In Kathmandu, the conventional wisdom has it that you show up early on voting day: the lines at the booth may be longer, but the chances are that no one else will yet have voted in your name. And trouble, if it comes, comes in the afternoon. On 10 April, I joined the women’s line outside the voting booth at Sano Gauchar, in Baneshwor. Conversation mainly had to do with the electronic voting machines that were being tested for the first time in Nepal, courtesy of the Indian government, and whether it might be possible, if no one minded, to jump the queue. (Everybody minded.) The Nepali Congress Party’s candidate ambled by at one point, offering the women polite namastes, and the men hearty handshakes. Hot on his trail came a huddle of irate Maoists: ‘He’s not allowed to canvass! If he wants to come to the booth, he has to sit to one side!’ The offending candidate had left by then; so it was the Maoists who sat to one side, glowering.
Inside the voting booth – lined, intriguingly, with the Stars and Stripes and bald eagles – the choices before me were many, all unappealing. The first of the three main contenders was the Nepali Congress, a socialist party in origin but somewhere between feudal and neo-conservative in practice; it’s led by the Koirala family, Nepal’s sad version of the Nehrus or the Bhuttos. Then there was the Communist Party of Nepal (Unified Marxist Leninist), which slips and slides between neoliberalism and Communism, unable, apparently, to sit tight at the centre-left. The third contender, the Communist Party of Nepal (Maoist), was unlike the others in having its own army. It was not for me, an American-educated leftist, to vote for armed Maoists. Dispiritedly, I voted UML. The Nepali Congress went on to win in that constituency.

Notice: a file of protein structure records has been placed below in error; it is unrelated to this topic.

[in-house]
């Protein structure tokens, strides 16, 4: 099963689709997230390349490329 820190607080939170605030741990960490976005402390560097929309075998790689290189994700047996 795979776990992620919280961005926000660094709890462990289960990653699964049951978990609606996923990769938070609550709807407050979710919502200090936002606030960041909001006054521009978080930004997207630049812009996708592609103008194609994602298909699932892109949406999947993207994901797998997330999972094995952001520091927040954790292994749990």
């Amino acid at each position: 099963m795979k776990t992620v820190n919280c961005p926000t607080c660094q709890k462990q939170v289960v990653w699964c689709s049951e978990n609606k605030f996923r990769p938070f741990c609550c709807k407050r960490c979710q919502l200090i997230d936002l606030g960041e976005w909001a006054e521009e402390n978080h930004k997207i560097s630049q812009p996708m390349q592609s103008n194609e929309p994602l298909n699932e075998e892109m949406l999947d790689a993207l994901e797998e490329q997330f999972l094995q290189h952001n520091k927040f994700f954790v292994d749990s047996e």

We were voting for a constituent assembly, a 601-member body that would draft a new constitution, effectively giving birth to a ‘New Nepal’. The constitution would be promulgated in two years’ time, and the country would become a democratic republic – or else a Communist republic, or, for that matter, an absolute monarchy. It would all depend on the outcome of the election.
That the election was being held at all was a pleasant surprise. It was more than half a century late. After Nepal rebelled against its autocratic rulers for the first time in 1950, the Nepali Congress, which had led the democracy movement, wanted an elected constituent assembly to draft a democratic constitution. But before this could happen, King Mahendra Bir Bikram Shah re-established his dynasty’s absolute rule. Plans for this – or any other – democratic election were rapidly abandoned.
The call for an assembly was not sounded again for another 40 years, this time not by the Nepali Congress, but by their arch rivals, the Maoists. In 1990, riding the wave of democracy that had swept through Eastern Europe, Nepal rose up once more against the autocracy in a movement led by the Nepali Congress and a coalition of leftist parties that included the Maoists, but was dominated by the party that went on to become the UML. A constitution was swiftly promulgated, turning the country into a parliamentary democracy under a constitutional monarchy.
By the second general election, in 1994, the Maoists were already denouncing parliamentary democracy as an instrument of multinational capitalism and neocolonialism. It also surely rankled that they had won so few seats in the elections. In 1996, they went underground and launched a ‘People’s War’, demanding sweeping reforms. Thousands of lives and much anguish later, only two of their demands turned out to be non-negotiable. One was the abolition of the 240-year-old monarchy, the other a new constitution drafted by an elected assembly.
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